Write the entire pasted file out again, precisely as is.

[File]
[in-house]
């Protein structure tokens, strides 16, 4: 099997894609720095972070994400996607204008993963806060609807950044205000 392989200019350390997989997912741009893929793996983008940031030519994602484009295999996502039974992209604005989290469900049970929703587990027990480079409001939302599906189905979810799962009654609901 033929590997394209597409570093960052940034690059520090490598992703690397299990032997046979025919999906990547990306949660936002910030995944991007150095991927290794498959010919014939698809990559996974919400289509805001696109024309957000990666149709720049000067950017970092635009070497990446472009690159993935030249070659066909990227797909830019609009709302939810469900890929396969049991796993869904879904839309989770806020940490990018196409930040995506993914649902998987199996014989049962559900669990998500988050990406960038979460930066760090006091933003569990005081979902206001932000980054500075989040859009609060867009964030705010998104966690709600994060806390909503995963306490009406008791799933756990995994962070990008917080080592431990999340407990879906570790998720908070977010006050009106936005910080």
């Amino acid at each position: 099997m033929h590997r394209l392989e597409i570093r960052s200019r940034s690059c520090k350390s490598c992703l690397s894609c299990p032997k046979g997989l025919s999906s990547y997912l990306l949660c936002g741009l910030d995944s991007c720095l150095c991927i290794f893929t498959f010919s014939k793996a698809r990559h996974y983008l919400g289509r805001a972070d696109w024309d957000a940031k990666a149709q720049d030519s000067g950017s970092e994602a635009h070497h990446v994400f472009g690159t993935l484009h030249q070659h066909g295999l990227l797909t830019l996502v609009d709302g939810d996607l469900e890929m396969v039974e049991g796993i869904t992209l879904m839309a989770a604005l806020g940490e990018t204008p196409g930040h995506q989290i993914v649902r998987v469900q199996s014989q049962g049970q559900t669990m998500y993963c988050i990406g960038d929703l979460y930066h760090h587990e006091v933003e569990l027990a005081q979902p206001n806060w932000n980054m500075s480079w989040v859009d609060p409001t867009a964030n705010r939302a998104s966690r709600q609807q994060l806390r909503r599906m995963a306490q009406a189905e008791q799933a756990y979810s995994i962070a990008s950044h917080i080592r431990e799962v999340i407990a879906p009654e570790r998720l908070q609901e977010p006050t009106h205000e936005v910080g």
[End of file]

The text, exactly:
[in-house]
């Protein structure tokens, strides 16, 4: 099997894609720095972070994400996607204008993963806060609807950044205000 392989200019350390997989997912741009893929793996983008940031030519994602484009295999996502039974992209604005989290469900049970929703587990027990480079409001939302599906189905979810799962009654609901 033929590997394209597409570093960052940034690059520090490598992703690397299990032997046979025919999906990547990306949660936002910030995944991007150095991927290794498959010919014939698809990559996974919400289509805001696109024309957000990666149709720049000067950017970092635009070497990446472009690159993935030249070659066909990227797909830019609009709302939810469900890929396969049991796993869904879904839309989770806020940490990018196409930040995506993914649902998987199996014989049962559900669990998500988050990406960038979460930066760090006091933003569990005081979902206001932000980054500075989040859009609060867009964030705010998104966690709600994060806390909503995963306490009406008791799933756990995994962070990008917080080592431990999340407990879906570790998720908070977010006050009106936005910080």
């Amino acid at each position: 099997m033929h590997r394209l392989e597409i570093r960052s200019r940034s690059c520090k350390s490598c992703l690397s894609c299990p032997k046979g997989l025919s999906s990547y997912l990306l949660c936002g741009l910030d995944s991007c720095l150095c991927i290794f893929t498959f010919s014939k793996a698809r990559h996974y983008l919400g289509r805001a972070d696109w024309d957000a940031k990666a149709q720049d030519s000067g950017s970092e994602a635009h070497h990446v994400f472009g690159t993935l484009h030249q070659h066909g295999l990227l797909t830019l996502v609009d709302g939810d996607l469900e890929m396969v039974e049991g796993i869904t992209l879904m839309a989770a604005l806020g940490e990018t204008p196409g930040h995506q989290i993914v649902r998987v469900q199996s014989q049962g049970q559900t669990m998500y993963c988050i990406g960038d929703l979460y930066h760090h587990e006091v933003e569990l027990a005081q979902p206001n806060w932000n980054m500075s480079w989040v859009d609060p409001t867009a964030n705010r939302a998104s966690r709600q609807q994060l806390r909503r599906m995963a306490q009406a189905e008791q799933a756990y979810s995994i962070a990008s950044h917080i080592r431990e799962v999340i407990a879906p009654e570790r998720l908070q609901e977010p006050t009106h205000e936005v910080g």